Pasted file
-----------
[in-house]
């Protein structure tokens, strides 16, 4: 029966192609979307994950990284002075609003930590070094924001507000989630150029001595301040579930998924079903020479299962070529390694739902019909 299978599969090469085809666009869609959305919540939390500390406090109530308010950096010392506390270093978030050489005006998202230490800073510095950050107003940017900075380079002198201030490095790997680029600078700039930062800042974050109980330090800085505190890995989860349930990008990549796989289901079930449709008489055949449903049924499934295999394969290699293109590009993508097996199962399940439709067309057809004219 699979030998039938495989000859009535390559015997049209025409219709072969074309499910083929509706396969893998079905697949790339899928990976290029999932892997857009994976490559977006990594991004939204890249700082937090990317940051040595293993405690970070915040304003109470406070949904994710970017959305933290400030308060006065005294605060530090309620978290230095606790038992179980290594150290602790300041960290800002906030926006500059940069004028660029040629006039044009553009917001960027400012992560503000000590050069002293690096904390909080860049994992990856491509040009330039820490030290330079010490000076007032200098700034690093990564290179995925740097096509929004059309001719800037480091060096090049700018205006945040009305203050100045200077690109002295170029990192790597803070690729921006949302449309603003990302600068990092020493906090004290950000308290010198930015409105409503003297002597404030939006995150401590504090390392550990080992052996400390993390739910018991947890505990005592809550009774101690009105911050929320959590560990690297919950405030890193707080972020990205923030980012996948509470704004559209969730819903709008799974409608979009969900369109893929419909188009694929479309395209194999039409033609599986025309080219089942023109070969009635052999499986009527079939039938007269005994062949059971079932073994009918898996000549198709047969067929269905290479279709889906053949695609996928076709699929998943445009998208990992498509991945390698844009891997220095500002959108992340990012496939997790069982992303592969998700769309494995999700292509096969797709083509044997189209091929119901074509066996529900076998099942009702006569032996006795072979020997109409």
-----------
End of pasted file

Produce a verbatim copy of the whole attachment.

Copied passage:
[in-house]
């Protein structure tokens, strides 16, 4: 029966192609979307994950990284002075609003930590070094924001507000989630150029001595301040579930998924079903020479299962070529390694739902019909 299978599969090469085809666009869609959305919540939390500390406090109530308010950096010392506390270093978030050489005006998202230490800073510095950050107003940017900075380079002198201030490095790997680029600078700039930062800042974050109980330090800085505190890995989860349930990008990549796989289901079930449709008489055949449903049924499934295999394969290699293109590009993508097996199962399940439709067309057809004219 699979030998039938495989000859009535390559015997049209025409219709072969074309499910083929509706396969893998079905697949790339899928990976290029999932892997857009994976490559977006990594991004939204890249700082937090990317940051040595293993405690970070915040304003109470406070949904994710970017959305933290400030308060006065005294605060530090309620978290230095606790038992179980290594150290602790300041960290800002906030926006500059940069004028660029040629006039044009553009917001960027400012992560503000000590050069002293690096904390909080860049994992990856491509040009330039820490030290330079010490000076007032200098700034690093990564290179995925740097096509929004059309001719800037480091060096090049700018205006945040009305203050100045200077690109002295170029990192790597803070690729921006949302449309603003990302600068990092020493906090004290950000308290010198930015409105409503003297002597404030939006995150401590504090390392550990080992052996400390993390739910018991947890505990005592809550009774101690009105911050929320959590560990690297919950405030890193707080972020990205923030980012996948509470704004559209969730819903709008799974409608979009969900369109893929419909188009694929479309395209194999039409033609599986025309080219089942023109070969009635052999499986009527079939039938007269005994062949059971079932073994009918898996000549198709047969067929269905290479279709889906053949695609996928076709699929998943445009998208990992498509991945390698844009891997220095500002959108992340990012496939997790069982992303592969998700769309494995999700292509096969797709083509044997189209091929119901074509066996529900076998099942009702006569032996006795072979020997109409």